Between my first and second year at Oberlin, I attended a summer songwriting workshop at the Berklee School of Music in Boston. While there, I decided I wanted to pursue songwriting and performing. It was something I had wanted to do for a while, but had not admitted even to myself until this program. My creative writing major was helping me in this new direction; however, I was not performing, taking music classes, or reaching out to other musicians.
Later in the summer I went to Chicago and met up with Kristin McFadden ’17 and Grover Neville ’17, two songwriters I met in my first year seminar Magic, Metamorphosis, and the Artistic Imagination. Though we had previously connected over our shared interest, we had not pursued anything together, so we tried to collaborate on writing a song. It didn’t lead anywhere, but we laughed a lot and agreed that we should work together more at Oberlin. By the end of the night, Kristin and I decided that we wanted to create a songwriting club.
That fall we officially founded Oberlin Songwriters, building our new community though a Facebook group, posters, and word of mouth. In just a few weeks I met a number of students and community members who shared my passion for songwriting. Together we hosted a few meetings, held songwriting workshops out of our dorms, and began the process to become an officially chartered organization.
Meanwhile, I pursued my interest in songwriting and performance on my own. I began performing at the Oberlin Farmer’s Market, and spent my winter term as an intern for the Center for New Music in San Francisco. I returned with new insights and skills to apply to the Oberlin Songwriters.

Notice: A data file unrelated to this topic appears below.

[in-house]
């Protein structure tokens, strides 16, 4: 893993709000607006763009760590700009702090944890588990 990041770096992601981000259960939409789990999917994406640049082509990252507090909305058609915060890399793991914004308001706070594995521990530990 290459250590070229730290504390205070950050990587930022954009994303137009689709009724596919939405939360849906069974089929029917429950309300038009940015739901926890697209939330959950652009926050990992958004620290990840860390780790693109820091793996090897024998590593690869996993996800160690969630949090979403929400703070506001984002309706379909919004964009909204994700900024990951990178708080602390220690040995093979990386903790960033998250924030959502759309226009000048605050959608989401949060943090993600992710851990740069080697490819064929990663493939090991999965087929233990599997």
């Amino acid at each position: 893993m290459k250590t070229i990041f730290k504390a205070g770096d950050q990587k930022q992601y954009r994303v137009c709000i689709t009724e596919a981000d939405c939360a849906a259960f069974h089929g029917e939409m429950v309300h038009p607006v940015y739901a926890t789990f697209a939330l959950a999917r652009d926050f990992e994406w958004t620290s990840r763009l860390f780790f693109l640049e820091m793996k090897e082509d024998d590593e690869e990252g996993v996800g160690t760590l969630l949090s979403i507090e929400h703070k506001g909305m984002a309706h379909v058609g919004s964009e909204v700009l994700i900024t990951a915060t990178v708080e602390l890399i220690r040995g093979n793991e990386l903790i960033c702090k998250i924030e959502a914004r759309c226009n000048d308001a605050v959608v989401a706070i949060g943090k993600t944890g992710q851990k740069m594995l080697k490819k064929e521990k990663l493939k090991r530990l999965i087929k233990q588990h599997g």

During the spring semester, as Oberlin Songwriters rose through the chartering process, I began creating opportunities for my fellow songwriters and myself. I booked a performance called “Three Songwriters” at Slow Train Café, inviting two other songwriters to join me. We each played a set of original songs, accompanying each other with our voices and our instruments. It was a huge success; we drew a large crowd to Slow Train and it prompted further performance opportunities, too. Later that semester, I performed similarly with two other songwriters, this time at the Cat in the Cream and did two solo performances: on Live from Studio B, a live-music radio program on WOBC, and at Oberlin Folkfest, our annual folk music festival. We crowned the end of the semester with an Oberlin Songwriters showcase at Slow Train, where 19 people performed original songs.
Since my decision to pursue songwriting and performance, I have immersed myself in musical experiences. Oberlin Songwriters has become officially chartered, and there will be regular meetings, workshops, and performances. In fall 2015, I’ll be a producer for Live from Studio B, focusing on audio engineering. Academically, I will be taking a Jazz Theory course and teaching a Songwriting Workshop ExCo (Experimental College course).
These great moments happened because I took initiative to build a songwriting community. Through this process, I have learned that clubs and ExCos are wonderful ways to create and contribute to the Oberlin community. Just about everyone here is passionate about something, and you might be surprised how many people share your passions — and what you can make together when given the opportunity.